"Joe Biden nailed this decision," Obama said in a statement. "By choosing Senator Kamala Harris as America’s next vice president, he’s underscored his own judgment and character. Reality shows us that these attributes are not optional in a president. They’re requirements of the job. And now Joe has an ideal partner to help him tackle the very real challenges America faces right now and in the years ahead."

Biden’s choice came after months of internal deliberations and interviews with more than a dozen prospective candidates. Other contenders for the role included former national security adviser Susan Rice, Sen. Elizabeth WarrenElizabeth WarrenSchumer vows to advance two-pronged infrastructure plan next month Overnight Health Care: CDC panel meets on vaccines and heart inflammation | Health officials emphasize vaccine is safe | Judge rules Missouri doesn't have to implement Medicaid expansion Democrats urge Biden to extend moratorium on student loan payments MORE (Mass.), Michigan Gov. Gretchen WhitmerGretchen WhitmerBiden administration orders environmental review of Line 5 pipeline permit Who's taking care of your kids on Father's Day? The Hill's Morning Report - ObamaCare here to stay MORE and Reps. Val DemingsValdez (Val) Venita DemingsFlorida governor adept student of Trump playbook It's past time we elect a Black woman governor Demings raises million after announcing Senate bid against Rubio MORE (Fla.) and Karen BassKaren Ruth BassThousands sent to emergency rooms every year due to violent police encounters: investigation Democrats fear they are running out of time on Biden agenda White House says Biden crime address won't undercut police reform bill MORE (Calif.).

Ultimately, Biden chose a rising Democratic star and former presidential primary opponent, whom he once clashed fiercely with on the campaign trail.


During the primary debates, Harris hammered Biden over his civil rights record, accusing him of being close friends with senators who supported segregation and of his past opposition to a federal busing system she used as a child that was meant to integrate schools.

Harris’s campaign sold T-shirts of her as a young girl going off to school to celebrate the debate moment that briefly saw her spike in the polls.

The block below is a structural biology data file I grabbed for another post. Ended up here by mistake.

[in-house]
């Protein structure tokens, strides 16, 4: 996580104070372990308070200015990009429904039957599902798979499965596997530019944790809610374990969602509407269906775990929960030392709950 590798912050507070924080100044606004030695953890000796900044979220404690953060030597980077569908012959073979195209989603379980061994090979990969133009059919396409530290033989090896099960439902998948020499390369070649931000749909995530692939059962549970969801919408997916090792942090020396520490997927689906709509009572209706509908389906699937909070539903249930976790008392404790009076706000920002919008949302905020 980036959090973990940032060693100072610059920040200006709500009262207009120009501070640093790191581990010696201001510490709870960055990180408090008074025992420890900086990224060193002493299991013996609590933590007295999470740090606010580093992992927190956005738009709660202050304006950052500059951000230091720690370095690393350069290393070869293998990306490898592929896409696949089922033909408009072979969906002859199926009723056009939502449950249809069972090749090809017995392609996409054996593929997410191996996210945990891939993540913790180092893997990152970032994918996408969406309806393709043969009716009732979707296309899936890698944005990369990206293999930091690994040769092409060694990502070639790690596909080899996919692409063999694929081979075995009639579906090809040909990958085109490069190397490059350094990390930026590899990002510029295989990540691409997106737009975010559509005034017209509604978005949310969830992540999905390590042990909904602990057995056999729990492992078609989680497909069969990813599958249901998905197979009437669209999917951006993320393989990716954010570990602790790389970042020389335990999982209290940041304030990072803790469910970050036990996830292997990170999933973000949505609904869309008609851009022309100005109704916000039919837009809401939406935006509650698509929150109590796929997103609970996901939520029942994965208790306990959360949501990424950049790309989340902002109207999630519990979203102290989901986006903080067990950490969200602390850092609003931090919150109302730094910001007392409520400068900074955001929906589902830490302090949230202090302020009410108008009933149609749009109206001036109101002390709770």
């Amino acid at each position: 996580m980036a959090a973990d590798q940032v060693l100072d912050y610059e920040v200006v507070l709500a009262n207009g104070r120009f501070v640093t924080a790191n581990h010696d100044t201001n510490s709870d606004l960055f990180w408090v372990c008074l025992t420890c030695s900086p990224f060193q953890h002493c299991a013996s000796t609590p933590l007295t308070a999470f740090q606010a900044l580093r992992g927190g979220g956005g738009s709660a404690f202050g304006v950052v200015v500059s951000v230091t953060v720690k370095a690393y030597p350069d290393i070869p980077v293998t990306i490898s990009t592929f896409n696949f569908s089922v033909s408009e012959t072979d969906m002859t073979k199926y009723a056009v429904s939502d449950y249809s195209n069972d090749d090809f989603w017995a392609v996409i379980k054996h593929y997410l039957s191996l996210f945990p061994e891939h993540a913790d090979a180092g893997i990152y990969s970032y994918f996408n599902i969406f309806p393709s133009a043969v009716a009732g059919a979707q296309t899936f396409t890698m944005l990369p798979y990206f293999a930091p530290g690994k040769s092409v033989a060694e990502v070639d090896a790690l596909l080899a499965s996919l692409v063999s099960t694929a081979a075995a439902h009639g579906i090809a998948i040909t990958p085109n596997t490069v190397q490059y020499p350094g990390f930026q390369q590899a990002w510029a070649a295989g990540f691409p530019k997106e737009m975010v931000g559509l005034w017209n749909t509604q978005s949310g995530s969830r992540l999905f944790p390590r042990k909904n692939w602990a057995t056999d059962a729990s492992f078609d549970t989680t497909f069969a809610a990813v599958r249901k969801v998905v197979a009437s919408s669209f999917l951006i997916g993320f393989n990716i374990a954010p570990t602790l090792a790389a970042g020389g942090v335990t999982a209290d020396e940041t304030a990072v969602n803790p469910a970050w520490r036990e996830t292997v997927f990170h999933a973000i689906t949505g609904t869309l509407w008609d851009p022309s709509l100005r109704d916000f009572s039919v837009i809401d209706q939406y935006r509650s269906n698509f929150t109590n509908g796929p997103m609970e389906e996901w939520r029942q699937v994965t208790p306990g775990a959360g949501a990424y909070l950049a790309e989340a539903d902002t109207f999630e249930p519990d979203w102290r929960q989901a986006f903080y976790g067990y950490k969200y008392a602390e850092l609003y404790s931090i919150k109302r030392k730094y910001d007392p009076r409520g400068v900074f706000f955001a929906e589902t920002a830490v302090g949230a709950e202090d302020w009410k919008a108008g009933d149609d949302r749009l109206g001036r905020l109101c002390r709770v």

But she was not a factor down the stretch in the primary and she dropped out when her campaign ran out of money.

Biden has said that he does not hold a grudge.

"Her record of accomplishment — fighting tooth and nail for what’s right — is why I’m choosing her," Biden said.

"There is no door Kamala won’t knock on, no stone she’ll leave unturned, if it means making life better — for the people. She will wake up every day — like I will — thinking about how to make life better for people. How to rebuild our country back better. How to make it more just. How to win the next fight in the battle for the soul of this nation."


Trump and his campaign swiftly attacked the newly finalized Democratic ticket, which they dubbed "Slow Joe and Phony Kamala" in an ad sent out on Twitter.

The Trump campaign released a blistering statement on Harris that recalled her primary attacks on Biden and accused her of abandoning her own morals for political gain.

The Republicans signaled they would look to use Harris’s record as attorney general of California against her. She has been criticized by some on the left for policies they say resulted in racial minorities being locked up for low-level drug offenses.

“Not long ago, Kamala Harris called Joe Biden a racist and asked for an apology she never received,” Trump campaign spokeswoman Katrina Pierson said. “Clearly, Phony Kamala will abandon her own morals, as well as try to bury her record as a prosecutor, in order to appease the anti-police extremists controlling the Democrat Party.”

—Updated at 5:26 p.m.